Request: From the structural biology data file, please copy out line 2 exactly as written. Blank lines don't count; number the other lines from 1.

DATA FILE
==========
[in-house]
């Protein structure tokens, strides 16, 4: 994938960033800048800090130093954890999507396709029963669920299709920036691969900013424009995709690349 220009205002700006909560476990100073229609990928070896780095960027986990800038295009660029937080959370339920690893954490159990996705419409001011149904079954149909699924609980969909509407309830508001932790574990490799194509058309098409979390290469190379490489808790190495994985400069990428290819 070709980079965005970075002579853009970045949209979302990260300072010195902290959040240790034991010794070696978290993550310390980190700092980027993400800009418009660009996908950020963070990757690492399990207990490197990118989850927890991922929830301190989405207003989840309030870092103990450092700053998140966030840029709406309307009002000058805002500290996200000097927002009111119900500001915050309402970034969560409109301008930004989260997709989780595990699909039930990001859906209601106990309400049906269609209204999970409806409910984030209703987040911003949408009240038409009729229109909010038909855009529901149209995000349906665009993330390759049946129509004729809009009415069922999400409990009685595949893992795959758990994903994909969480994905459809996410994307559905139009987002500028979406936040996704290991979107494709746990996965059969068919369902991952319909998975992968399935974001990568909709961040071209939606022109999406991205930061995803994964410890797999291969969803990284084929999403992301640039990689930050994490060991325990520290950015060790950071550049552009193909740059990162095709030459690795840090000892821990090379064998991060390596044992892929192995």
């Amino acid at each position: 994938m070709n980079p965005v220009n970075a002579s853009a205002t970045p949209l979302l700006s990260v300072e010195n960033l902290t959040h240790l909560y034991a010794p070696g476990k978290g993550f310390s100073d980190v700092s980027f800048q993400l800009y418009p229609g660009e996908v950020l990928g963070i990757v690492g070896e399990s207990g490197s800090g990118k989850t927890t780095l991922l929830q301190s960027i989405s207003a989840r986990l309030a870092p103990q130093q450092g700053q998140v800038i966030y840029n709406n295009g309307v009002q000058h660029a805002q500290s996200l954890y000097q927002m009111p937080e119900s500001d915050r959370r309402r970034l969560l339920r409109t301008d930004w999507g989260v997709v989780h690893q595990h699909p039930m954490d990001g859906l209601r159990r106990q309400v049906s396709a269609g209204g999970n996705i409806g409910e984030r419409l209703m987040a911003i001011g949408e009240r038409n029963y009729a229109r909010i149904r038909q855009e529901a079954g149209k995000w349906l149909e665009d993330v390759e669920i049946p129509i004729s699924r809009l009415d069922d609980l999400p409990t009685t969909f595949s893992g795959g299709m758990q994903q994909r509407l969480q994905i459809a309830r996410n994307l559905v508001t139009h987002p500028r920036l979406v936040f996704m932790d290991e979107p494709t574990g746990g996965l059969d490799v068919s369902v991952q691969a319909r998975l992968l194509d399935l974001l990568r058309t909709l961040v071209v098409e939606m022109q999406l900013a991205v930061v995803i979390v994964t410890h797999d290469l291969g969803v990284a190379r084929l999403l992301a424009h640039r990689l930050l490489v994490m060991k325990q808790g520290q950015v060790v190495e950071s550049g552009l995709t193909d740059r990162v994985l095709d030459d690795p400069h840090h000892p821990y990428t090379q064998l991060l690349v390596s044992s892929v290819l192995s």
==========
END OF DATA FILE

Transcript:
């Protein structure tokens, strides 16, 4: 994938960033800048800090130093954890999507396709029963669920299709920036691969900013424009995709690349 220009205002700006909560476990100073229609990928070896780095960027986990800038295009660029937080959370339920690893954490159990996705419409001011149904079954149909699924609980969909509407309830508001932790574990490799194509058309098409979390290469190379490489808790190495994985400069990428290819 070709980079965005970075002579853009970045949209979302990260300072010195902290959040240790034991010794070696978290993550310390980190700092980027993400800009418009660009996908950020963070990757690492399990207990490197990118989850927890991922929830301190989405207003989840309030870092103990450092700053998140966030840029709406309307009002000058805002500290996200000097927002009111119900500001915050309402970034969560409109301008930004989260997709989780595990699909039930990001859906209601106990309400049906269609209204999970409806409910984030209703987040911003949408009240038409009729229109909010038909855009529901149209995000349906665009993330390759049946129509004729809009009415069922999400409990009685595949893992795959758990994903994909969480994905459809996410994307559905139009987002500028979406936040996704290991979107494709746990996965059969068919369902991952319909998975992968399935974001990568909709961040071209939606022109999406991205930061995803994964410890797999291969969803990284084929999403992301640039990689930050994490060991325990520290950015060790950071550049552009193909740059990162095709030459690795840090000892821990090379064998991060390596044992892929192995």